No parliamentary democracy has term limits because a Prime Ministers do not have a fixed term and a twice-elected Prime Minister can end up actually governing for only a few months each time. Musharraf's desire to exclude Bhutto and Sharif and thereby pave the way for choosing a Prime Minister himself is another sign that he is following the Hosni Mubarak role model. The Egyptian dictator has ruled his country for almost 27 years without showing any willingness to share power or to defer to the people's will.
But while Musharraf may want to emulate the Egyptian model, Pakistani civilians will not roll over and play dead. Bhutto, Sharif and their millions of supporters are unlikely to be content with running USAID funded NGOs debating the virtues of democracy in meetings where no more than 100 people are allowed to attend at any given time, which is what Egypt's liberal opposition has been reduced to over the last two decades.
The Pakistani opposition has substantive public support, which they will clearly manifest during the election campaign. Sharif's decision to follow Bhutto's lead in joining the polls process enables the opposition to keep Pakistani civil society agitated and the political parties geared up for resistance. Pakistan's civilians may not have the power to topple the Musharraf-led security state but they can deny Musharraf legitimacy that he craves.
If the election result reflects the plan carefully crafted by Pakistan's invisible government, the opposition would have the option of confronting the rigged outcome. By refusing to pay attention to the specific grievances against the caretaker governments and the ruling Party, the Pakistani Election Commission has demonstrated its lack of independence. In any case, how can a Chief Election Commissioner appointed by one man who just recently dismissed Supreme Court judges be described as "independent?"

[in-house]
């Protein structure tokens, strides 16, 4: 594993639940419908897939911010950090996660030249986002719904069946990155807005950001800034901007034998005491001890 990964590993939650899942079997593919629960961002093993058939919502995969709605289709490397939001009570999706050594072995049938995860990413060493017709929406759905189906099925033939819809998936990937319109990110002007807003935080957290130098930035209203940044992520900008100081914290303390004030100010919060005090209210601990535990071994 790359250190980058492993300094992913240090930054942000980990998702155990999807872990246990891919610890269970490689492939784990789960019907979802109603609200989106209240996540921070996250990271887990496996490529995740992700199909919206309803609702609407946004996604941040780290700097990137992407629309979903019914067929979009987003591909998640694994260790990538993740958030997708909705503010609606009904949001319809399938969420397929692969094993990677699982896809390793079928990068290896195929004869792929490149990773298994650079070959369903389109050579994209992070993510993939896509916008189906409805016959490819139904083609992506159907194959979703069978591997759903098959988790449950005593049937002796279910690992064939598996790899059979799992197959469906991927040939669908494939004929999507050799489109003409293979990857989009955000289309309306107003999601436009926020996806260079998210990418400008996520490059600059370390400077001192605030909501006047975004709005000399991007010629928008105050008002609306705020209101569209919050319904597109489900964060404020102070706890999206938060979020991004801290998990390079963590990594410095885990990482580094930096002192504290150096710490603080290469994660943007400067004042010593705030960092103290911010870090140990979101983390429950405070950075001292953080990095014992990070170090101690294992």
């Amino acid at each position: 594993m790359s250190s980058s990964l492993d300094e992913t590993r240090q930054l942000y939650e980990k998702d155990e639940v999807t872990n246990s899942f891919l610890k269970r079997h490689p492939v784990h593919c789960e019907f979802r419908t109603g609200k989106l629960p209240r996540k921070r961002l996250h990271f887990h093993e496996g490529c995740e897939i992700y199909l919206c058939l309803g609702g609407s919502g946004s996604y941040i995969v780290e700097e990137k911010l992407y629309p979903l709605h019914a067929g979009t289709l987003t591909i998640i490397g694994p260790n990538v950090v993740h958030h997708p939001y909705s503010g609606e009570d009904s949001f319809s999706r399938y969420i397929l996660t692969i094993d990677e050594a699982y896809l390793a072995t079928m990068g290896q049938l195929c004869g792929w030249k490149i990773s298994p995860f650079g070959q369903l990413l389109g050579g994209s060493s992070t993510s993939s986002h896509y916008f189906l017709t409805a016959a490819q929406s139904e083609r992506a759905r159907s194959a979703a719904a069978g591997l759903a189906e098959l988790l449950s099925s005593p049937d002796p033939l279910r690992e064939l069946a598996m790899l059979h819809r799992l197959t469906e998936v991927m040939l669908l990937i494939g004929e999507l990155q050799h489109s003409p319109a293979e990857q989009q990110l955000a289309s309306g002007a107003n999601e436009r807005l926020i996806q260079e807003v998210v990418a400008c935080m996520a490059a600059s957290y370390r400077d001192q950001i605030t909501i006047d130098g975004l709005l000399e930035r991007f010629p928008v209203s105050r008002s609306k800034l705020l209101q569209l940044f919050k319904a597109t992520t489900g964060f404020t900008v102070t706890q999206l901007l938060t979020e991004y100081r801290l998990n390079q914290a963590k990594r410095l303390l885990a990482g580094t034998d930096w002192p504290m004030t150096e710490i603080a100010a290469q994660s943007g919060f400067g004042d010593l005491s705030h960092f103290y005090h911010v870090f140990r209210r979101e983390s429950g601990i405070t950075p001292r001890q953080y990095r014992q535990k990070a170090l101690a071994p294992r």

By failing to understand the differences between the political history and aspirations of Egypt and Pakistan, Musharraf might be risking considerable and prolonged unrest in trying to emulate Mubarak.
It might be better for Musharraf and Pakistan if the elections are genuinely free, fair and transparent and the people have the option of voting for Bhutto and Sharif as future prime ministers. Then Pakistan can get back on the democratic track as Turkey did after its 1983 election.
Turkish coup-maker General Kenan Evren took a back seat after holding genuinely free polls in 1983. He served out his remaining term as civilian President and allowed politicians to run the show without too much meddling even though his preferred party was voted down by the Turkish people. Egypt's Mubarak may still be in power but it is Turkey's Evren who enjoys greater respect.
Husain Haqqani is Director of Boston University's Center for International Relations and Co-Chair of the Hudson Institute's Project on Islam and Democracy. He is the author of the Carnegie Endowment book Pakistan Between Mosque and Military. He has served as adviser to Pakistani Prime Ministers, including Sharif and Bhutto and as ambassador to Sri Lanka.